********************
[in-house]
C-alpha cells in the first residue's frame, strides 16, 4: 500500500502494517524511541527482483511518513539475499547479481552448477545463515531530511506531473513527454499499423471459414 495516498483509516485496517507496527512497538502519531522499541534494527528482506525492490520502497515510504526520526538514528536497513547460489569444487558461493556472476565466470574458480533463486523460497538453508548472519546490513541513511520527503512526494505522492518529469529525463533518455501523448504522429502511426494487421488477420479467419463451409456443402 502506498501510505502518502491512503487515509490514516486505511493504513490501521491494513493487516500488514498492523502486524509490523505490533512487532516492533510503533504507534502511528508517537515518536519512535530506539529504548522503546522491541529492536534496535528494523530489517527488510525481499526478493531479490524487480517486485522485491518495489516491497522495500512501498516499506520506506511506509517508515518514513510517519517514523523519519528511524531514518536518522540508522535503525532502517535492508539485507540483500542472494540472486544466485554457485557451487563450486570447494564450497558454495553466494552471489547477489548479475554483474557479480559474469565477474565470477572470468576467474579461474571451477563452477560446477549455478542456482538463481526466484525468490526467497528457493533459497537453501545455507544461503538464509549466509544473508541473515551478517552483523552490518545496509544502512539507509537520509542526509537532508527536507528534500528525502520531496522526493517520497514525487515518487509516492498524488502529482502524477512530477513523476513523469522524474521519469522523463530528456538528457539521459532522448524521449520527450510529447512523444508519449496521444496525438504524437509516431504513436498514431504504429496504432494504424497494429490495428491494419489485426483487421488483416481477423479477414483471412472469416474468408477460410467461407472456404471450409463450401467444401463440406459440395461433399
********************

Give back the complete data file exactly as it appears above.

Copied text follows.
[in-house]
C-alpha cells in the first residue's frame, strides 16, 4: 500500500502494517524511541527482483511518513539475499547479481552448477545463515531530511506531473513527454499499423471459414 495516498483509516485496517507496527512497538502519531522499541534494527528482506525492490520502497515510504526520526538514528536497513547460489569444487558461493556472476565466470574458480533463486523460497538453508548472519546490513541513511520527503512526494505522492518529469529525463533518455501523448504522429502511426494487421488477420479467419463451409456443402 502506498501510505502518502491512503487515509490514516486505511493504513490501521491494513493487516500488514498492523502486524509490523505490533512487532516492533510503533504507534502511528508517537515518536519512535530506539529504548522503546522491541529492536534496535528494523530489517527488510525481499526478493531479490524487480517486485522485491518495489516491497522495500512501498516499506520506506511506509517508515518514513510517519517514523523519519528511524531514518536518522540508522535503525532502517535492508539485507540483500542472494540472486544466485554457485557451487563450486570447494564450497558454495553466494552471489547477489548479475554483474557479480559474469565477474565470477572470468576467474579461474571451477563452477560446477549455478542456482538463481526466484525468490526467497528457493533459497537453501545455507544461503538464509549466509544473508541473515551478517552483523552490518545496509544502512539507509537520509542526509537532508527536507528534500528525502520531496522526493517520497514525487515518487509516492498524488502529482502524477512530477513523476513523469522524474521519469522523463530528456538528457539521459532522448524521449520527450510529447512523444508519449496521444496525438504524437509516431504513436498514431504504429496504432494504424497494429490495428491494419489485426483487421488483416481477423479477414483471412472469416474468408477460410467461407472456404471450409463450401467444401463440406459440395461433399